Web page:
I've got about a hundred miles in when I reach Watson Lake. I pass by a little restaurant and decide to turn back and check it out.  
  And am I ever glad that I did. The folks at Kathy's Kitchen treat you like you're a long lost friend.  

And the food is absolutely the best I've had so far. Nothing like good grub done right. What a pleasant change it is from what I experienced last night. You can tell these folks enjoy each other's company and love what they are doing. And that is a tough combination to beat. When I check out, the guy behind the register asks me where I'm from and where I'm headed. We chat for a little while and he tells me -

"Be careful as there is pretty nasty gravel up ahead. I had some idiot pass me in the construction zone and the RCMP nailed him. I don't know what he was thinking."

"Probably wasn't. You know there's just no vaccine for stupid" I say with a grin.

He gets a big kick out that and says he's gonna use that one!


Just across the road is one of the most unusual 'forests' I have ever seen. It's called the 'Sign Post Forest' , started by a homesick GI in 1942 during the building of the ALCAN. It now holds well over a 100,000 different signs and gets added to frequently.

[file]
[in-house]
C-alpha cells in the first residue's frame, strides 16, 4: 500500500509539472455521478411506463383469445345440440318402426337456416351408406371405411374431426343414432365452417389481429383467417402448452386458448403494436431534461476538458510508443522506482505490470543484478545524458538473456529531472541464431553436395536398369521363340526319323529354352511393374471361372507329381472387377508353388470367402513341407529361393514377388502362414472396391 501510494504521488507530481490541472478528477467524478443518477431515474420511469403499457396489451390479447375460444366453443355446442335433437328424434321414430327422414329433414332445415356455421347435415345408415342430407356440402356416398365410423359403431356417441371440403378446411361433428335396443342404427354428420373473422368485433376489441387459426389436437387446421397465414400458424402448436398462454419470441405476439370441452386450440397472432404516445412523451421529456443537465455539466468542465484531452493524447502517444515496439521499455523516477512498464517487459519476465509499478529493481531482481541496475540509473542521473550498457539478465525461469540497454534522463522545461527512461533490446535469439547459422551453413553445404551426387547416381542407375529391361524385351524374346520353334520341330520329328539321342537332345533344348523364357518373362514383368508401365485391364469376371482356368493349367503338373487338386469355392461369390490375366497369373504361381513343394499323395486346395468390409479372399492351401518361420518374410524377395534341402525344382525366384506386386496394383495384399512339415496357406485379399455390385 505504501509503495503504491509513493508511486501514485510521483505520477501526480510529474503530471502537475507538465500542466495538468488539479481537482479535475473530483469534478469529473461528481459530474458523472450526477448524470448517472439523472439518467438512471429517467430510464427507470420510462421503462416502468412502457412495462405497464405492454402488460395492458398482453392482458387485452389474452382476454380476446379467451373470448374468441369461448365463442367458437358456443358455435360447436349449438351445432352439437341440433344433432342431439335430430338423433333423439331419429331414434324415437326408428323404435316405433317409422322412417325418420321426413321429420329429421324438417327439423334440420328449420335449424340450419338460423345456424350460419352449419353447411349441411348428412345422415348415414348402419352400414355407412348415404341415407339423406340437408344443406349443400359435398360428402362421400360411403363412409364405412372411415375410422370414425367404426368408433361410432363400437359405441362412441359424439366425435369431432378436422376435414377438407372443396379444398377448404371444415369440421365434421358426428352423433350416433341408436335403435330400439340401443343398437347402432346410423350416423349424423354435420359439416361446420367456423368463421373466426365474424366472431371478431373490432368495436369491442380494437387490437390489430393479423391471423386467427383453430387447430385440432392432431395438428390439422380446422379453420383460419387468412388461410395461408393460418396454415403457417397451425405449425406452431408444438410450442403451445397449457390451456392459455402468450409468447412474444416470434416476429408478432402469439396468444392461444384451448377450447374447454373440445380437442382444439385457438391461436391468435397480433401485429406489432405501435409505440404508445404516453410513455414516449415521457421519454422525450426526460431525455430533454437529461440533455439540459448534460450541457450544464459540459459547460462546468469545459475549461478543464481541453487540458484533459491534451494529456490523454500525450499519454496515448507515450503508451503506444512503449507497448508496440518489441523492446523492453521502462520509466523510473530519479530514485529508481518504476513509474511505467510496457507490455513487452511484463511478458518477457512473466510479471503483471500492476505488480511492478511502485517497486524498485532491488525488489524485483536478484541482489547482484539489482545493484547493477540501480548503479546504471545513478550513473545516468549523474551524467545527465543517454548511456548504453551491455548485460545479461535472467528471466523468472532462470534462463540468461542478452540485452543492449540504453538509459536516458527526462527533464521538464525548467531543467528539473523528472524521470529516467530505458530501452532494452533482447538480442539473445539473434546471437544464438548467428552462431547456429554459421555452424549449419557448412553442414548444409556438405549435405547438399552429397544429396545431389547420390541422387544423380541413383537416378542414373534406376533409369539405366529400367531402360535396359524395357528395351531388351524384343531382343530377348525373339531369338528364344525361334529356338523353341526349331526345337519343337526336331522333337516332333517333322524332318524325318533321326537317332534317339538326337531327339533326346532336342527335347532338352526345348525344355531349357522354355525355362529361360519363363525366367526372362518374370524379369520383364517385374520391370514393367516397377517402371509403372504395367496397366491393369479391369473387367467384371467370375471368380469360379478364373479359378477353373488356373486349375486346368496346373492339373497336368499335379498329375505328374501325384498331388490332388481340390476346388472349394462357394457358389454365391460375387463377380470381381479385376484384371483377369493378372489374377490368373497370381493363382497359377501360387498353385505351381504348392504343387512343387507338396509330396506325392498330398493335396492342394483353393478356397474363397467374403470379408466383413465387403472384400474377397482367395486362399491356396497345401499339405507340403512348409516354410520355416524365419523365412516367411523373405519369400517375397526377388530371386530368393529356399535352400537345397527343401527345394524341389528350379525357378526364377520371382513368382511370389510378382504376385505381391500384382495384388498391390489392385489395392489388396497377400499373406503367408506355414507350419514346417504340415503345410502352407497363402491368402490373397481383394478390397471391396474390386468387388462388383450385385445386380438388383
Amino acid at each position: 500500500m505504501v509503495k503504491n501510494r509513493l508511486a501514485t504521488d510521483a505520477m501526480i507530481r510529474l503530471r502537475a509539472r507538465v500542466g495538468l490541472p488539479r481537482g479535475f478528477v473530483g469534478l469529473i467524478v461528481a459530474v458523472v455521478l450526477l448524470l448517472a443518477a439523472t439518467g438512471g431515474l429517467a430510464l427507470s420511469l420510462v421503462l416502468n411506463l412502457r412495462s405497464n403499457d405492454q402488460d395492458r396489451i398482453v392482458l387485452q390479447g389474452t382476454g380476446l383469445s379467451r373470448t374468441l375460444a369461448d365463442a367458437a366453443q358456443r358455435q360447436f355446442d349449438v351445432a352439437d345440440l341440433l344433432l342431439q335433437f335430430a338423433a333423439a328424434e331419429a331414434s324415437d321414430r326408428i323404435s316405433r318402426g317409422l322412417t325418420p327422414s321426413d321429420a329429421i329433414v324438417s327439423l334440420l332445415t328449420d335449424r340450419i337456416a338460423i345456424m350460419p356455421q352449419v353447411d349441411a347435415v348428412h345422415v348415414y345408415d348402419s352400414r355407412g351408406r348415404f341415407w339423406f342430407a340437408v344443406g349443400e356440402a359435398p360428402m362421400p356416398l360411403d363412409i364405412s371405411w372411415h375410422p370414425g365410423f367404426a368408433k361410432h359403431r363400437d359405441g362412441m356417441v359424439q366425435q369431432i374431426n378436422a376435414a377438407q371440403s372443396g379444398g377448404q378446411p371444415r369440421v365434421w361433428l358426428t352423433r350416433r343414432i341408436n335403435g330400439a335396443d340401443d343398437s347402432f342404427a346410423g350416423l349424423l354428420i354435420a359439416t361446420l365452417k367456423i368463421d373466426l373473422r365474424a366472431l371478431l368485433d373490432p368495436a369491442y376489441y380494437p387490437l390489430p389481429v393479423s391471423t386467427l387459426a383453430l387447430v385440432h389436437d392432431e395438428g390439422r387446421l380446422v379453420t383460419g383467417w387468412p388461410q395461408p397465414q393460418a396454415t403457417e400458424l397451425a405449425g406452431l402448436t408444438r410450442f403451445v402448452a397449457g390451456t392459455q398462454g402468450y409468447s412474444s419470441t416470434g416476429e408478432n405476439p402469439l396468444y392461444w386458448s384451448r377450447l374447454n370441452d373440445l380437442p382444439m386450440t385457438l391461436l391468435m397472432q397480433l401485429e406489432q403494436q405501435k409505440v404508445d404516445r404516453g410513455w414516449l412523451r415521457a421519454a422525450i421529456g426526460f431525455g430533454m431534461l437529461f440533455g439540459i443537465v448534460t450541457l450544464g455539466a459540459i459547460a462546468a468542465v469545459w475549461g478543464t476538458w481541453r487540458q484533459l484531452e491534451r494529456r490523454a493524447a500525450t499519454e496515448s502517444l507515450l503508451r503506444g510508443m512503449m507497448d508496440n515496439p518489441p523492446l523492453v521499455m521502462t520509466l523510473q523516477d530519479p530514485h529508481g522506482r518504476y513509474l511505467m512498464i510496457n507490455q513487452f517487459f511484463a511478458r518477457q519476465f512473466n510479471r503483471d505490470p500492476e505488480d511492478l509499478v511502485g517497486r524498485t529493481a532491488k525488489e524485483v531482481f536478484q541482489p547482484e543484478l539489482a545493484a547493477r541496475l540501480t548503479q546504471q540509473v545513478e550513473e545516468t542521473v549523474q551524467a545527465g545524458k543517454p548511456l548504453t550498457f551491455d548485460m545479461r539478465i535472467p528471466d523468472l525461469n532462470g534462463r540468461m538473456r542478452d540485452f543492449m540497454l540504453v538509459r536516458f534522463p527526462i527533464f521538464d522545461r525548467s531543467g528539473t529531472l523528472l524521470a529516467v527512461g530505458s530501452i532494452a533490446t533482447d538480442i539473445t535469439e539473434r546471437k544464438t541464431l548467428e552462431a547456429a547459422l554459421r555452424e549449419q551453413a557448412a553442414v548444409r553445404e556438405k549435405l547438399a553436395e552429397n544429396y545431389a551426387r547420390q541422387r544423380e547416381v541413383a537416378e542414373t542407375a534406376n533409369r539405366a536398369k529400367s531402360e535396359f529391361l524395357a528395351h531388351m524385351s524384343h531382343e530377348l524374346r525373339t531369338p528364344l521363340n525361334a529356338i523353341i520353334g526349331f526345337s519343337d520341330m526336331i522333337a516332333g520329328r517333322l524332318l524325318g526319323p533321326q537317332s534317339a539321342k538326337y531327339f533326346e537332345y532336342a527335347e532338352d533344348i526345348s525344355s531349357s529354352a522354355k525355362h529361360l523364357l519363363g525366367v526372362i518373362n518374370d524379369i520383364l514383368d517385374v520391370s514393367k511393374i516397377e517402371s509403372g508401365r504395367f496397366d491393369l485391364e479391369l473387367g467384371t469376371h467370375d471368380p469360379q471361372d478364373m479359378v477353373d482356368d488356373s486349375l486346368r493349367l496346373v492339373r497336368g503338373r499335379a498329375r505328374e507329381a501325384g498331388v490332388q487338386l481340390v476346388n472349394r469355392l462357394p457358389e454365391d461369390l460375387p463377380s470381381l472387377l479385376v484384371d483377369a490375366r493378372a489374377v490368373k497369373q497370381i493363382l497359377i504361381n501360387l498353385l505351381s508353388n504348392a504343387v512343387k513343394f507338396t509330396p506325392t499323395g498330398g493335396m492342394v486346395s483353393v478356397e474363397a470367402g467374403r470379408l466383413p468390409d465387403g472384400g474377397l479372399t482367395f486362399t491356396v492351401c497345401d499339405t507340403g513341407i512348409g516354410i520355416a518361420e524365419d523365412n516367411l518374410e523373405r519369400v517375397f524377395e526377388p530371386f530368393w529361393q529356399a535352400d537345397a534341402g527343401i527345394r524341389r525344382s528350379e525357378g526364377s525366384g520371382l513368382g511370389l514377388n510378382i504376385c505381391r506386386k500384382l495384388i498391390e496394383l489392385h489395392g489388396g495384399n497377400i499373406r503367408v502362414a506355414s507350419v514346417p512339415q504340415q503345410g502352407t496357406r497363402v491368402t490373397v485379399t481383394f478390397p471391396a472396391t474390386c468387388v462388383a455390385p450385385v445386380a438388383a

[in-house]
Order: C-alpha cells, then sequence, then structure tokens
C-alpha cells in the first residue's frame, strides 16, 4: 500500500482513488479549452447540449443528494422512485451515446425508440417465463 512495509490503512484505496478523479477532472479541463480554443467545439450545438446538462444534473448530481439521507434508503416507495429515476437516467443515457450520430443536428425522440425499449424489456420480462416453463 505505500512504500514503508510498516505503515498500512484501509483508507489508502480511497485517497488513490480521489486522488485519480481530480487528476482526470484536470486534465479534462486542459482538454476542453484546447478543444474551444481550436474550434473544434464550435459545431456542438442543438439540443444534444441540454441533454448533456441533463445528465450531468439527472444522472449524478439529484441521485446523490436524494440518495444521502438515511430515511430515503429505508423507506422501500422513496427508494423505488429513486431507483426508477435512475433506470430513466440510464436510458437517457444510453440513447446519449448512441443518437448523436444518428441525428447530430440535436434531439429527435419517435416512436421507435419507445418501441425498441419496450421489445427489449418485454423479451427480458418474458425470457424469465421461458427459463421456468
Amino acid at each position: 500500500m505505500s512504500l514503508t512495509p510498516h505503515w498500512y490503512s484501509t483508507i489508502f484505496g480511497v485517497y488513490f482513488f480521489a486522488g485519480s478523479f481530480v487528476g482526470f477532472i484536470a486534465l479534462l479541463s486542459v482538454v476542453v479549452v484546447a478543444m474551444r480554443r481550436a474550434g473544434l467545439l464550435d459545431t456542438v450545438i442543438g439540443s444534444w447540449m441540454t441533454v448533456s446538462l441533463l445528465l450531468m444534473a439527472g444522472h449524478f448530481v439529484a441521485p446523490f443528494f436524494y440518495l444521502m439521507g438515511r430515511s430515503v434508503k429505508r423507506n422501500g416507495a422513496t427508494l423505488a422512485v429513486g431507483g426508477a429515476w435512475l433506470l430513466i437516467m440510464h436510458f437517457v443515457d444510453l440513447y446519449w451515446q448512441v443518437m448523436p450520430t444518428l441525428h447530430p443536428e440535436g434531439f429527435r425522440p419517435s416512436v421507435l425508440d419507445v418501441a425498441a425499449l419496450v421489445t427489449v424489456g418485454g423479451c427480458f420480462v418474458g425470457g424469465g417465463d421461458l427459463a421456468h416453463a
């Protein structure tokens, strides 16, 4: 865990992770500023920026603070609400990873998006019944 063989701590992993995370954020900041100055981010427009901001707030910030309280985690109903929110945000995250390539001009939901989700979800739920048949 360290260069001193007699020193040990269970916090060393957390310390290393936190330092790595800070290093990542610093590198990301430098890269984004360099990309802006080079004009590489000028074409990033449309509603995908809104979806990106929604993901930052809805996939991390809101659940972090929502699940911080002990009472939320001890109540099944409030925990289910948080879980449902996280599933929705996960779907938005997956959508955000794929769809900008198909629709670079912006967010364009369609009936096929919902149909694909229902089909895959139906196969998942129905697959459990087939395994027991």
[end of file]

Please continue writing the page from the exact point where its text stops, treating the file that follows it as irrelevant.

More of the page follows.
I'm making great time as I move along the almost deserted road.  
  But it seems all good things come to end as I hit another construction zone where I wait for a pilot vehicle.  
  Soon I'm at the familiar junction of the ALCAN and the Cassiar highways. I've got one more gas stop after this and I'll have my fuel logistics for the day taken care of.  
  As soon as I get rolling again I hit another construction zone with gravel as far as my eye can see. What is so strange to me is the rhyme and reason as to when there is a pilot vehicle and when there is not. This a really long section of construction but no pilot vehicle at all. I've been through shorter ones where you must be 'escorted'. I'm sure there is some sort of logic behind it but it escapes my feeble brain.  
  Up here, a camera just does not do justice to the beauty that surrounds you. From the snow kissed mountain tops to ...  
  the beautiful lakes that stretch on and on.  
  As I move down the hill toward Teslin, my mind shifts from the beautiful scenery around me to ...  
  the scenery in front of me. I remember this long grated bridge from last year. So I get ready for a long set of 'wiggles' when I cross it.  
  Just across the bridge is a well stocked general store where we stopped last year. I also check out the Yukon Resort across the road where I will be spending the night in a couple of days.  
  With Frost gassed up and me hydrated up, we get back to the scenic ride before us.  
  This is the beginning of the prettiest areas on the ALCAN.  
  There is no want of gorgeous scenery any where you care to direct your gaze.  
  That is unless you don't like snow covered mountains, luscious green forests, glass like lakes and rushing rivers.  
  Out here you just wonder what visual treat will be served up just over the next rise.  
  The lakes are so clear that they make perfect reflecting pools.  
  I take a brief break at the crossing of the Yukon River where Alain and I stopped last year.